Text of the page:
In either case, skills maintenance required deployment of the rescue vehicles, every four to six weeks, at significant ship and personnel costs. Even when commercial resources were used, such as by the RN with a team of eight, industry could not be relied upon as a source of skilled operators. All mechanical sub-surface operations were carried out by saturation divers or remotely operated vehicles (ROVs).
The submersibles are also complex, heavy and expensive to maintain. Additionally, they require specialised support vessels, few of which operate near Australia.
Chartering the LR5 initially looked viable, but further analysis revealed problems. Although the standby costs for LR5 were insignificant, the only way to guarantee a support vessel (without purchasing one) would involve constant charter for an indeterminate period. Such a charter would use up several million dollars in only a few months. These costs would be overwhelming and would not guarantee vessel availability if it was needed for an Australian emergency response.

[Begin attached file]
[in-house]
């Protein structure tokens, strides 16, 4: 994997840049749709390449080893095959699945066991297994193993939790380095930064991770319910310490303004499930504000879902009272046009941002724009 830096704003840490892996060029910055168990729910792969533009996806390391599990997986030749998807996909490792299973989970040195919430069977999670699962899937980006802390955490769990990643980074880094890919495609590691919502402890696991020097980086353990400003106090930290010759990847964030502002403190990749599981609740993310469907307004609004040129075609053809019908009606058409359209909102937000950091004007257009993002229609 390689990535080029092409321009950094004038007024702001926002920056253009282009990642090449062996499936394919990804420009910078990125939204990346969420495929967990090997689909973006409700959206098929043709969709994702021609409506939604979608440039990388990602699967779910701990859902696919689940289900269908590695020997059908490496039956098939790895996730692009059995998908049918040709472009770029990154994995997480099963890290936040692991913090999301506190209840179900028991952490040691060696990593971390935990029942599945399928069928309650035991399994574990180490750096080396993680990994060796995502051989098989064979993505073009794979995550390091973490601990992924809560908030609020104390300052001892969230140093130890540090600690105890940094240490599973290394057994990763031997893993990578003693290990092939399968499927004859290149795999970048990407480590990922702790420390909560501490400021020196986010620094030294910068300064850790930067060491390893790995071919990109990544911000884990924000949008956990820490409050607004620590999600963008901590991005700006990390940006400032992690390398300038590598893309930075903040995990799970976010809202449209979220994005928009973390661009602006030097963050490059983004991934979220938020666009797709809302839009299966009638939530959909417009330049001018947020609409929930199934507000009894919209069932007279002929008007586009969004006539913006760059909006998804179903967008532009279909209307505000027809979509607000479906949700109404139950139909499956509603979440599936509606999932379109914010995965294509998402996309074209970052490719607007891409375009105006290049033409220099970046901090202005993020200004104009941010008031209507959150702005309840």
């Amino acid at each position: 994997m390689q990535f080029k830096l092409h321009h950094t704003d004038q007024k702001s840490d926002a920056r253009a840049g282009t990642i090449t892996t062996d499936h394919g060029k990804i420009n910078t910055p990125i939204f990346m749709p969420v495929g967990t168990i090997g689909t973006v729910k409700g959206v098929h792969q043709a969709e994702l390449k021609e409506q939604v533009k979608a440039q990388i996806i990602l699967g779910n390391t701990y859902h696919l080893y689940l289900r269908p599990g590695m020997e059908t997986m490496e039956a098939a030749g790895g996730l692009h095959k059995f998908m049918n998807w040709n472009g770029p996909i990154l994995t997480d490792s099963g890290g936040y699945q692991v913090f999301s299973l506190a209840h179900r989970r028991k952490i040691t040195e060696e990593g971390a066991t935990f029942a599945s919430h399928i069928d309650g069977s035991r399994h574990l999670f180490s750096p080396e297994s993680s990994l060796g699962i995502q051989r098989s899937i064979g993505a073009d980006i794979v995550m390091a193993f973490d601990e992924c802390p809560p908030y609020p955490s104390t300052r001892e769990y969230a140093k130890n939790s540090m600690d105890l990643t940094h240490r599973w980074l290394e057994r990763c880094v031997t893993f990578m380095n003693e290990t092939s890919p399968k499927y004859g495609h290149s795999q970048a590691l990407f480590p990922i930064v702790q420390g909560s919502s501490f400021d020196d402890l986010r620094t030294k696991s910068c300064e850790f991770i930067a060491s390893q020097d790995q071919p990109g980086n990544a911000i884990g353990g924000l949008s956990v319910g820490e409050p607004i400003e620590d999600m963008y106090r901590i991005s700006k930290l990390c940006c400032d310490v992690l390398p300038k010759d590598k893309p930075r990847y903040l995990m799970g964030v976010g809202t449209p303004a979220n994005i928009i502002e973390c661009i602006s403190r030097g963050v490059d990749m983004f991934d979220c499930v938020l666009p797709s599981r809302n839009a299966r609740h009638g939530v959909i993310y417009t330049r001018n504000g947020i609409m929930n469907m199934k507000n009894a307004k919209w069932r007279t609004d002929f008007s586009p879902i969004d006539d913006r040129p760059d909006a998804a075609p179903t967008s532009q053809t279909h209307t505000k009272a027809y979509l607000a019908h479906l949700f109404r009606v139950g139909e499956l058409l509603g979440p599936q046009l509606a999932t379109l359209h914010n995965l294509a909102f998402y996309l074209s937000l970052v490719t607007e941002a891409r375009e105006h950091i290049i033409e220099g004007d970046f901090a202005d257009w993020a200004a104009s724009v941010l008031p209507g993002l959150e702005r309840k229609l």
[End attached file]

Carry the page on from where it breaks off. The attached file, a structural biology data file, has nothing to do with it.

With such prohibitive costs and the complexity of operating a submersible, the ASC concluded that some form of diving bell would provide a much more viable option. Accordingly, in January 1995 they proposed to the RAN that they supply and operate a Submarine Escape and Rescue Service (SERS).
The ASC proposed constructing the world’s first remotely operated rescue vehicle. This would be fully integrated with a new 12-man Transfer Under Pressure Chamber and recompression chambers that would create a decompression complex capable of accommodating up to 72 personnel. Two triple compartment, air-portable recompression chambers with a capacity for 36 seated or 22 stretcher-borne patients were designed and manufactured by the Australian Submarine Corporation. They were installed onboard the Royal New Zealand Navy diving support vessel HMNZS Manawanui in time for HMAS Collins‘ initial dive in late February that year.
Along with the supply of the recompression chambers, ASC devised and implemented a method of deploying Emergency Life Support Stores (ELSS) into a submarine using pressure-proof pods.